It has nothing to do with disrespect, it’s keeping the conversation flowing. The examples I gave in italics above just have the information of “good”, but the conversational connection one is a lot less awkward. I think your example is a bit extreme. I’d always opt for the second version that you gave; it’s already a full two sentences that are perfectly coherent. There’s no need to say more.
      I don’t think it’s wasteful; it’s getting you to speak a lot more than one-word answers. This really helps with your confidence and gets you into speaking quicker. It’s hardly disrespecting the asker if you are letting them speak, but doing it while maintaining a conversation flow rather than providing awkward one word answers. In later stages these kinds of fillers would be less necessary.
      As with all my posts, they are only suggestions anyway, it’s not for everyone ;)

  • Raeann

    This is definitely awesome advice! I think that the most important part of language learning is going out there and actually practising what you’ve learned in real conversation. Without a doubt, the earlier you get the confidence to do this, the faster you will progress, and some people never gain the courage at all! Using these “fillers” will definitely help me gain the confidence to actually go out there and try to converse (even at an early level).

    Thanks for the info!

  • Raeann

    This is definitely awesome advice! I think that the most important part of language learning is going out there and actually practising what you’ve learned in real conversation. Without a doubt, the earlier you get the confidence to do this, the faster you will progress, and some people never gain the courage at all! Using these “fillers” will definitely help me gain the confidence to actually go out there and try to converse (even at an early level).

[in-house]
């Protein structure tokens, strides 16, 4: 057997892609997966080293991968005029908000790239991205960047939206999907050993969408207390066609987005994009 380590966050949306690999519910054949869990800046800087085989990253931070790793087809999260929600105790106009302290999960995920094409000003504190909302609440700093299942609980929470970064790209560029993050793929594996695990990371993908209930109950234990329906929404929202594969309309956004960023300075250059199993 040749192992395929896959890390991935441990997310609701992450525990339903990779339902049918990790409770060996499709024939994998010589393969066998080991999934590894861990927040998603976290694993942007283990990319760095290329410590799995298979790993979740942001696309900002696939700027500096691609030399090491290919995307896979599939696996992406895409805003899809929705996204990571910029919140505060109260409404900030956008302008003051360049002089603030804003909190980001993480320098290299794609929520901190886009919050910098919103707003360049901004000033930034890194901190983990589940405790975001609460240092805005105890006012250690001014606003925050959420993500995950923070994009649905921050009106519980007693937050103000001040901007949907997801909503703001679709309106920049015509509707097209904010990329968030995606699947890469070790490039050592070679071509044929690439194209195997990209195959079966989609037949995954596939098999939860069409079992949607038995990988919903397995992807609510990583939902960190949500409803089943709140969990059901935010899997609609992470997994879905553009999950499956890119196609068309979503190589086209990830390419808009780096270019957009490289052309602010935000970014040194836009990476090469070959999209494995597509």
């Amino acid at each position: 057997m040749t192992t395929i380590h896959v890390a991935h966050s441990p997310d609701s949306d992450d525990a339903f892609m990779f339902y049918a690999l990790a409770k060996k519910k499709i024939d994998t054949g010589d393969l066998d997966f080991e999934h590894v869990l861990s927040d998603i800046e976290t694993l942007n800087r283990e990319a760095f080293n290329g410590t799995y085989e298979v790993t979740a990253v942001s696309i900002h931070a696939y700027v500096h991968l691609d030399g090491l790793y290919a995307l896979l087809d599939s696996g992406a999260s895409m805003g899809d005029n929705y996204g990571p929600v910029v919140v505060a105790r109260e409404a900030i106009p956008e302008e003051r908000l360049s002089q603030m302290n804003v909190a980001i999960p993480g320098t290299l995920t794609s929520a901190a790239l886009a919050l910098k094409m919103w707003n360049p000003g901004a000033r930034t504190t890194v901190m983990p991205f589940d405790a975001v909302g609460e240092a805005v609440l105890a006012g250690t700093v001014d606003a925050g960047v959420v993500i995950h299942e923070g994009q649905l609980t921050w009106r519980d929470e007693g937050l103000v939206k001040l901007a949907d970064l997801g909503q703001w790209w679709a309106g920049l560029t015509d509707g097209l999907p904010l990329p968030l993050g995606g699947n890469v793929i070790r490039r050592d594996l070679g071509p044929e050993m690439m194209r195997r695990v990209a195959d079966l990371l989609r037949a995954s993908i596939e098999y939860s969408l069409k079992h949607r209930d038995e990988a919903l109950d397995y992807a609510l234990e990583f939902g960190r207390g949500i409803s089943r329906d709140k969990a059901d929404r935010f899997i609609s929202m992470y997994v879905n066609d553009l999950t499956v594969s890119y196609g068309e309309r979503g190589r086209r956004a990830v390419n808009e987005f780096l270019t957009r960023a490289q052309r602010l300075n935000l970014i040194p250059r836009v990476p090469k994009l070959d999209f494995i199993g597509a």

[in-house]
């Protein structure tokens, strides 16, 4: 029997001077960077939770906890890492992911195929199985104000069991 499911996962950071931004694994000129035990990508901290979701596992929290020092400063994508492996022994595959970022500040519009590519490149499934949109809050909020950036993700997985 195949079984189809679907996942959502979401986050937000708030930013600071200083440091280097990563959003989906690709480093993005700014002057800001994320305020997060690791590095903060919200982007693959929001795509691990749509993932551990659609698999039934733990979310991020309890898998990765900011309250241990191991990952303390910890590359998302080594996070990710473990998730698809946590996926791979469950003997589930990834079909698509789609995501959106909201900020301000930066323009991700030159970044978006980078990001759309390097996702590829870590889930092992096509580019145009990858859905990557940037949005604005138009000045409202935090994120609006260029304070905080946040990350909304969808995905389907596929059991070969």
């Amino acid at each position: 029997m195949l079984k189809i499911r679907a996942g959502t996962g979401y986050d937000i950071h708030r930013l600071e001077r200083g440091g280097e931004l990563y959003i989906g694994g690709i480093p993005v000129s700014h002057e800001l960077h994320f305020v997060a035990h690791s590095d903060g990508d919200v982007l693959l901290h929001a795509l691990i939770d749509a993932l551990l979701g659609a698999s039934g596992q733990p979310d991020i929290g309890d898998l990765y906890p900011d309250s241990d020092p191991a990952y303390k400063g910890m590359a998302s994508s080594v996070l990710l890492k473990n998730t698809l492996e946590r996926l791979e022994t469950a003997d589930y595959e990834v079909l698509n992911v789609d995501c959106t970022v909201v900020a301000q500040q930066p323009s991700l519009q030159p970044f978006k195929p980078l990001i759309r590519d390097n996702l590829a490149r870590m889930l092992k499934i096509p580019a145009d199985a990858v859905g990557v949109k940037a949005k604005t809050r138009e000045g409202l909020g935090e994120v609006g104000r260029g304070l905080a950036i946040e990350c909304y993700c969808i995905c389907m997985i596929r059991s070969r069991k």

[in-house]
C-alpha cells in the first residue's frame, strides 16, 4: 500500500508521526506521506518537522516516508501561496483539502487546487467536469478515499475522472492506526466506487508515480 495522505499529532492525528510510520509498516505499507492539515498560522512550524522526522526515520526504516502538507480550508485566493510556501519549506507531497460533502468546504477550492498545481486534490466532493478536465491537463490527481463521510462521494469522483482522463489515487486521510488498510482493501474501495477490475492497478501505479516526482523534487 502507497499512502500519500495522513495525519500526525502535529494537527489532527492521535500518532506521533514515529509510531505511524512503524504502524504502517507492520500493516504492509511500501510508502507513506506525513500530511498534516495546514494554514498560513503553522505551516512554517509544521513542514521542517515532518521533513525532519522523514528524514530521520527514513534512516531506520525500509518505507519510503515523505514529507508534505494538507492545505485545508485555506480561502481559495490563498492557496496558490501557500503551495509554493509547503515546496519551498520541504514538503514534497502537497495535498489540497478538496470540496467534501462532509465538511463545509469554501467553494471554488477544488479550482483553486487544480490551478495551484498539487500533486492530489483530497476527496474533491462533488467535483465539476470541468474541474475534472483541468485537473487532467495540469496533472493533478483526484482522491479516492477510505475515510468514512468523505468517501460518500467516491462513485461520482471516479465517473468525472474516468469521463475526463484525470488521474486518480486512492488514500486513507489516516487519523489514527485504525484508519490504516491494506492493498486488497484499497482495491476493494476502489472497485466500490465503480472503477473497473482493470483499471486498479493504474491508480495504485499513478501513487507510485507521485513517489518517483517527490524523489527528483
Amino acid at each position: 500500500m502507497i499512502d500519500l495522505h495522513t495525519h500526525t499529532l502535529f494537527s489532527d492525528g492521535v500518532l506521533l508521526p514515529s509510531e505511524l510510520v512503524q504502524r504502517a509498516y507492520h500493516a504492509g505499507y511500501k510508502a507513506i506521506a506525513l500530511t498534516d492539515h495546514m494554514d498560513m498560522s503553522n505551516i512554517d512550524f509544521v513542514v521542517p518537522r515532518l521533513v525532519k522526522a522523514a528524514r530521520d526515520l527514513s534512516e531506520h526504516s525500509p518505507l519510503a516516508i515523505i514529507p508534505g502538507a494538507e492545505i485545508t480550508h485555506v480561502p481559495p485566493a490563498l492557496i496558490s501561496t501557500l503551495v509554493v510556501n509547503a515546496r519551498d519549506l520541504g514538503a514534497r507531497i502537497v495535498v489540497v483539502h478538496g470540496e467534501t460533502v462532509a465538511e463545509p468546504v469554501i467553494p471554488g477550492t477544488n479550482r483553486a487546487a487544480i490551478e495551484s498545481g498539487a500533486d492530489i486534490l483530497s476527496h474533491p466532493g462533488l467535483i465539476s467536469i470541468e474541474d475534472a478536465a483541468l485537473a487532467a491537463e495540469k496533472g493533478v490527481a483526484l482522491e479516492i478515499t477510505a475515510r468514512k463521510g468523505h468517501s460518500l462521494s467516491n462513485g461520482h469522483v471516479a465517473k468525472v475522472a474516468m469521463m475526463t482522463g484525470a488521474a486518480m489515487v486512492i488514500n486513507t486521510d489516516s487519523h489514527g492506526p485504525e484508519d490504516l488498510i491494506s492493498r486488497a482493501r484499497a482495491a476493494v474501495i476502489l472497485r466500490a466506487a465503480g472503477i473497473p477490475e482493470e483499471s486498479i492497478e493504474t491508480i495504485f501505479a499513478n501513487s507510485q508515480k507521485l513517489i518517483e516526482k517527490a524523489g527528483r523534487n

Thanks for the info!

  • http://www.anthonylauder.com/ SplogSplog

    @lyzazel:

    I agree completely that people can go overboard with this, but maybe that is better than being completely silent, or giving staccato answers and questions. In fact, you probably already use these connectors all the time, without even realising it.

    Just for fun, let’s look at your own reply, and see how much of it is “pure fact” and how much is “connectors”:

    [Well, personally I don’t really see]
    … making your language wasteful is helpful in any way ….
    [It seems to me that] …
    … ones just wasting somebody’s time and it’s not like the one improves his perception of what somebody is saying …
    [So, I just feel like] ….

    If you trimmed that down to just “facts” you could have said:

    “Connectors waste time. They don’t improve perception.”

    Of course, sometimes that is the right thing to say, but it can be rather blunt, and off-putting, and doesn’t invite people to reply.

    Instead, your natural use of connectors wrapped you statements us nicely, and kept them flowing well, and also gave us the feeling that you were talking at a more intimate level than pure fact.

    As a result, you have inspired replies, and kept the conversation going.

    • http://www.fluentin3months.com/ benny

      hahahaha, great answer Splogsplog :D :D
      Very good point; we do this all the time anyway – they are essential for a natural sounding and non-blunt conversation. :)

  • http://www.anthonylauder.com/ SplogSplog

    @lyzazel:

    I agree completely that people can go overboard with this, but maybe that is better than being completely silent, or giving staccato answers and questions. In fact, you probably already use these connectors all the time, without even realising it.

    Just for fun, let’s look at your own reply, and see how much of it is “pure fact” and how much is “connectors”:

    [Well, personally I don’t really see]
    … making your language wasteful is helpful in any way ….
    [It seems to me that] …
    … ones just wasting somebody’s time and it’s not like the one improves his perception of what somebody is saying …
    [So, I just feel like] ….

    If you trimmed that down to just “facts” you could have said:

    “Connectors waste time. They don’t improve perception.”

    Of course, sometimes that is the right thing to say, but it can be rather blunt, and off-putting, and doesn’t invite people to reply.

    Instead, your natural use of connectors wrapped you statements us nicely, and kept them flowing well, and also gave us the feeling that you were talking at a more intimate level than pure fact.

    As a result, you have inspired replies, and kept the conversation going.

    • http://www.fluentin3months.com benny

      hahahaha, great answer Splogsplog :D :D